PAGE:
With respect to the meeting with the US government officials, the head of state said that “it was a very diplomatic meeting and we spent almost two hours talking,” and added that the meeting took place in a “respectful” and “cordial” environment. He reported that he was accompanied by Jorge Rodríguez (president of the National Assembly) and the first lady, Cilia Flores (deputy) in the meeting. He added that “we have agreed to work on an agenda moving forward, I found it a very important face to face interaction about issues of interest to Venezuela and the world.”

Likewise, Maduro ratified Venezuela’s willingness to advance with diplomacy and respect in an agenda that guarantees peace and security for the peoples of the region. In this regard, he highlighted that “conversations, coordination, and a positive agenda between the US government and the Bolivarian Republic of Venezuela will continue.”

The Bolivarian Republic broke diplomatic relations with the US in January 2019, following the recognition of the Donald Trump administration (2017-2021) to the self-proclamation of then-deputy Juan Guaidó as Venezuela’s interim president.

US affirmation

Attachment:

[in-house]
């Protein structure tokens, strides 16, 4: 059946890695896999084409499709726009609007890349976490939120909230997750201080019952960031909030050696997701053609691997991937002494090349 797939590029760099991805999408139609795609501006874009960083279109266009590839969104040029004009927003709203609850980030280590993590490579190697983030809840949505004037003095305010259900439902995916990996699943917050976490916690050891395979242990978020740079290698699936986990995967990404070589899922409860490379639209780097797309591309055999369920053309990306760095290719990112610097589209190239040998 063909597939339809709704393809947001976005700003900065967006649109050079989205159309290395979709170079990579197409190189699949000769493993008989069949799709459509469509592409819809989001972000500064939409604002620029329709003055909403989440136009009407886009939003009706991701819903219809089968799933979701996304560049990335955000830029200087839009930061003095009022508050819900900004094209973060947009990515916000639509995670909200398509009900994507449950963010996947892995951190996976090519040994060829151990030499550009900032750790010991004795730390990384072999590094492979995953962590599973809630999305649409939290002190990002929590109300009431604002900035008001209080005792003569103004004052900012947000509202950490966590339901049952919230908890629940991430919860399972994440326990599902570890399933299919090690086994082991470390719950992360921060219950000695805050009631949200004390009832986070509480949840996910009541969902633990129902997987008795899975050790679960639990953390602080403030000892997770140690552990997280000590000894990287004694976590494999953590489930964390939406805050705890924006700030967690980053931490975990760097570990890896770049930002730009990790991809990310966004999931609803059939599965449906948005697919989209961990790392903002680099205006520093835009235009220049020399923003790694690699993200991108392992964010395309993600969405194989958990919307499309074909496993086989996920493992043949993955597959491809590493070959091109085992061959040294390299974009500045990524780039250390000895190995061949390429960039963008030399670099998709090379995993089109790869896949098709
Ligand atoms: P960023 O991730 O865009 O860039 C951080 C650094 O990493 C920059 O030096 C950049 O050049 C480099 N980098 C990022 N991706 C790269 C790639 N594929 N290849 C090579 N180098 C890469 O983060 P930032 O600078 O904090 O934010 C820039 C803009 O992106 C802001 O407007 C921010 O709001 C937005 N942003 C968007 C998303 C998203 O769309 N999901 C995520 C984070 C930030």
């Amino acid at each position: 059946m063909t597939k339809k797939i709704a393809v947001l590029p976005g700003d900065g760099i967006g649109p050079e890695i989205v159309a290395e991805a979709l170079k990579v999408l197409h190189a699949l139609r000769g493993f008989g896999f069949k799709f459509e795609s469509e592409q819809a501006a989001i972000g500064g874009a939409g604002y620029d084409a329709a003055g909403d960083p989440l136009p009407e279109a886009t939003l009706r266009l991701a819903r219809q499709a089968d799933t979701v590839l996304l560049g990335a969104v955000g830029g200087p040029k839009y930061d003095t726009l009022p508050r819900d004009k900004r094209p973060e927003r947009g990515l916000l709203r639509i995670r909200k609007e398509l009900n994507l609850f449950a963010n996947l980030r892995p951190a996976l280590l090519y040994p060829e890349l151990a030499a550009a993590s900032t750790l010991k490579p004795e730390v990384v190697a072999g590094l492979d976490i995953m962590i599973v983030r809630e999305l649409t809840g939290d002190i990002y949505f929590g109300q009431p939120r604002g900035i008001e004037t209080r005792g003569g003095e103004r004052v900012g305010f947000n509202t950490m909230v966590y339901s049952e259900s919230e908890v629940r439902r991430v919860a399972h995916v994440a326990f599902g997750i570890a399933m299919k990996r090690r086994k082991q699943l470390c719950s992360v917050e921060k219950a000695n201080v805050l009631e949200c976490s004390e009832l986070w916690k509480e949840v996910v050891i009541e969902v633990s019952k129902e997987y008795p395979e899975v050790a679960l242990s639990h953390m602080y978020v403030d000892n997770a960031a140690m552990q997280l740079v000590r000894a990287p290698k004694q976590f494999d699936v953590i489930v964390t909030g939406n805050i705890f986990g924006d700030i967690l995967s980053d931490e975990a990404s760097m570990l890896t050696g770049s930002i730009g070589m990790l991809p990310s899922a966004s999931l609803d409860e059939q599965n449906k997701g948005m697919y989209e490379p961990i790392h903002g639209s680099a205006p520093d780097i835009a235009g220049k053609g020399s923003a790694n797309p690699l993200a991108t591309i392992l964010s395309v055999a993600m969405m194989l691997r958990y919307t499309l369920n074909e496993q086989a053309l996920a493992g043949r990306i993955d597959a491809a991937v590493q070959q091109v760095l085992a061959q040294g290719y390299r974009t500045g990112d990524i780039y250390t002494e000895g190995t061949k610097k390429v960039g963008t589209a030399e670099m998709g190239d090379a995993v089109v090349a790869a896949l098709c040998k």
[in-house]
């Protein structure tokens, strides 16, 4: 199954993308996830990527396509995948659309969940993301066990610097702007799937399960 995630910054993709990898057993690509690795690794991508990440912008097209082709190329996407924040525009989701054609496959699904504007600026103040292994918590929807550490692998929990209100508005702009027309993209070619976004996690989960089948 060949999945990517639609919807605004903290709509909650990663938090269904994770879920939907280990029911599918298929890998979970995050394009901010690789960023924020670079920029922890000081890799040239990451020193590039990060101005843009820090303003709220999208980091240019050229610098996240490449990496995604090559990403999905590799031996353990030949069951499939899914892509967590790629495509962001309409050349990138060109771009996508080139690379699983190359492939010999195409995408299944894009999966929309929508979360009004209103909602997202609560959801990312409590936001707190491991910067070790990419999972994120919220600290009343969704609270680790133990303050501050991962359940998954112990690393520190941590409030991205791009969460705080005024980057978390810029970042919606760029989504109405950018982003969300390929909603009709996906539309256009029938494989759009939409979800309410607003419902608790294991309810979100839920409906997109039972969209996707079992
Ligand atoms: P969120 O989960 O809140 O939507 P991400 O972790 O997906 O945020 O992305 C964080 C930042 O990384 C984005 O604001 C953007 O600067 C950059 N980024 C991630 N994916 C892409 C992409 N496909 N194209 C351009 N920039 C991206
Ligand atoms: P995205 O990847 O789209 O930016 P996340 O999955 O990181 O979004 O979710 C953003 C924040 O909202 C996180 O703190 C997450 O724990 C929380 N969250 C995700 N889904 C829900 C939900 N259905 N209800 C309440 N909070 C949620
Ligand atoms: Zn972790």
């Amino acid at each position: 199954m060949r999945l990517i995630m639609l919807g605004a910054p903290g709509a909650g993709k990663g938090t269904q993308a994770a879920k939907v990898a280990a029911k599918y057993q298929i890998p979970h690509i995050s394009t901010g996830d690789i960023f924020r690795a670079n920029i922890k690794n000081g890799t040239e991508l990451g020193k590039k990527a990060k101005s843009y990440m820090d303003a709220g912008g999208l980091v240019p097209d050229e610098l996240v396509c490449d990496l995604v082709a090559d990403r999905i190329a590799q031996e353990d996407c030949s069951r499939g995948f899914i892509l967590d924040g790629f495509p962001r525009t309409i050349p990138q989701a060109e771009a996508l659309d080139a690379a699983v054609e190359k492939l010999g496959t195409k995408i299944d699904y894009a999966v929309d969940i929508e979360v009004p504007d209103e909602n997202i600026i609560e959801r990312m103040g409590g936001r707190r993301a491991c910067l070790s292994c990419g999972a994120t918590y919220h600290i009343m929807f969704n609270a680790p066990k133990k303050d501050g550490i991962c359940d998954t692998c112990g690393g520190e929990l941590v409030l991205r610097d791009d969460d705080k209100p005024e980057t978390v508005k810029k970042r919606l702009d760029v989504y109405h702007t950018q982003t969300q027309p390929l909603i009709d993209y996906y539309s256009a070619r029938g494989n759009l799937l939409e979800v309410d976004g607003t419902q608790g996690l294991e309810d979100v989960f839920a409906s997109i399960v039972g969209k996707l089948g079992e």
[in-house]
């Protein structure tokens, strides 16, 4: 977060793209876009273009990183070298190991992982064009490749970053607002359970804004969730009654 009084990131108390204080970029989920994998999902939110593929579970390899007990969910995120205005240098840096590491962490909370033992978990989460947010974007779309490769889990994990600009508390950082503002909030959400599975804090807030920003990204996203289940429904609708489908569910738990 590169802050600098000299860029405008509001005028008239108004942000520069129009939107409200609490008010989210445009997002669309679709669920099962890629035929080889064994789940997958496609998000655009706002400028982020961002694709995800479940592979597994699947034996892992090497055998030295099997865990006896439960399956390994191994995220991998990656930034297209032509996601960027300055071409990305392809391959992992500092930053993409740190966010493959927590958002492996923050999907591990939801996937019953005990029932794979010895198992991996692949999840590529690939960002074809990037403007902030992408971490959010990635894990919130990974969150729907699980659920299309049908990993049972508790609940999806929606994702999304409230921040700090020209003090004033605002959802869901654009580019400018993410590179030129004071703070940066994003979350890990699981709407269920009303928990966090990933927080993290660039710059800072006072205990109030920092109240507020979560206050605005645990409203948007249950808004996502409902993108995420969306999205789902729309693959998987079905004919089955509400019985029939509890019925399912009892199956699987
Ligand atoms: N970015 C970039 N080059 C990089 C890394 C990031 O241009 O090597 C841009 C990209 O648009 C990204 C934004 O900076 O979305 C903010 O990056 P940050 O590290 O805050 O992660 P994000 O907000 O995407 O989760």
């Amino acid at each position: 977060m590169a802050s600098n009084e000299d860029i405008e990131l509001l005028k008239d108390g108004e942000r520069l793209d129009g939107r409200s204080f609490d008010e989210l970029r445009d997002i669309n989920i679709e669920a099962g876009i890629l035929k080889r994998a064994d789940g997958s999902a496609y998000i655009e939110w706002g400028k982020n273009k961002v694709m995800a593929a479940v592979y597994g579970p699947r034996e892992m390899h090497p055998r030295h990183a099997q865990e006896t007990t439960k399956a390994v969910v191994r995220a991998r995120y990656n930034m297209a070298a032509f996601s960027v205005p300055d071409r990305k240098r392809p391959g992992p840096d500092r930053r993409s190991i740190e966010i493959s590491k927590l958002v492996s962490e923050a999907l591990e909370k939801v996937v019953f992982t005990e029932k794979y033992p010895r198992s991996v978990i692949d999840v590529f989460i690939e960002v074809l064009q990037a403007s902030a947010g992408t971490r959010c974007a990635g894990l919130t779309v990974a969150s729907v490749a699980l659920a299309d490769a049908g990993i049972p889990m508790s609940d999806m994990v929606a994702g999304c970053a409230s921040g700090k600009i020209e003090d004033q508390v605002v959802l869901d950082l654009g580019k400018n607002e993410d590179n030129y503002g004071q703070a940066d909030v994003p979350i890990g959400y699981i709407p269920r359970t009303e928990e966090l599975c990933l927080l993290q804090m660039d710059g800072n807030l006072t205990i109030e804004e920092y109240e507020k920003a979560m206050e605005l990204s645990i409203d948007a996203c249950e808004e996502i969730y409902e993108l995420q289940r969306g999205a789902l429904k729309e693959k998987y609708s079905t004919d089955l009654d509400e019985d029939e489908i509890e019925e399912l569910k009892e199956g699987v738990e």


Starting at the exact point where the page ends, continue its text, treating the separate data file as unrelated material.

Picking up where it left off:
On Monday, the Biden administration also affirmed that US officials traveled to Venezuela and established contacts with the Venezuelan government, presided over by Nicolás Maduro. At a press conference, the White House spokeswoman, Jen Psaki, admitted that there was “a dialogue with members of the administration in the past few days, and negotiations are open.” She added that the purpose of the trip included “energy security,” and “finding out about the well-being of detained United States citizens.”

According to the right-wing Spanish newspaper ABC, which cited sources who requested anonymity, the White House is considering to partially lift the “sanctions” on Venezuelan crude oil, and for this reason, it sent officials to Venezuela.

After imposing unprecedented sanctions on Russia in recent days over the crisis in Ukraine, including blocking all Russian-exported fuel, the US has lost a key supplier of oil. The inflation and upcoming legislative elections in the country has forced the US to review its policies on Venezuela.

In 2019, Trump’s government tightened the financial blockade against Venezuela in the form of an energy embargo. Following the unilateral sanctions, Venezuela has been able to produce around 760,000 barrels of oil a day with the help of its partners (China and Russia, among others). According to the analysts quoted by ABC, without the coercive measures, Venezuela could produce around 1.2 million barrels per day.

Conservatives from the US and Venezuela’s neighbor Colombia rejected the warming of relations between the two countries. Marco Rubio tweeted “The United States does not need one drop of oil from Maduro, we can produce more than enough here if Biden allows it.” The former Colombian ambassador to the United States Francisco Santos called on Colombian President Iván Duque to raise objections to the White House’s recent meeting with Venezuela in his upcoming visit to Washington.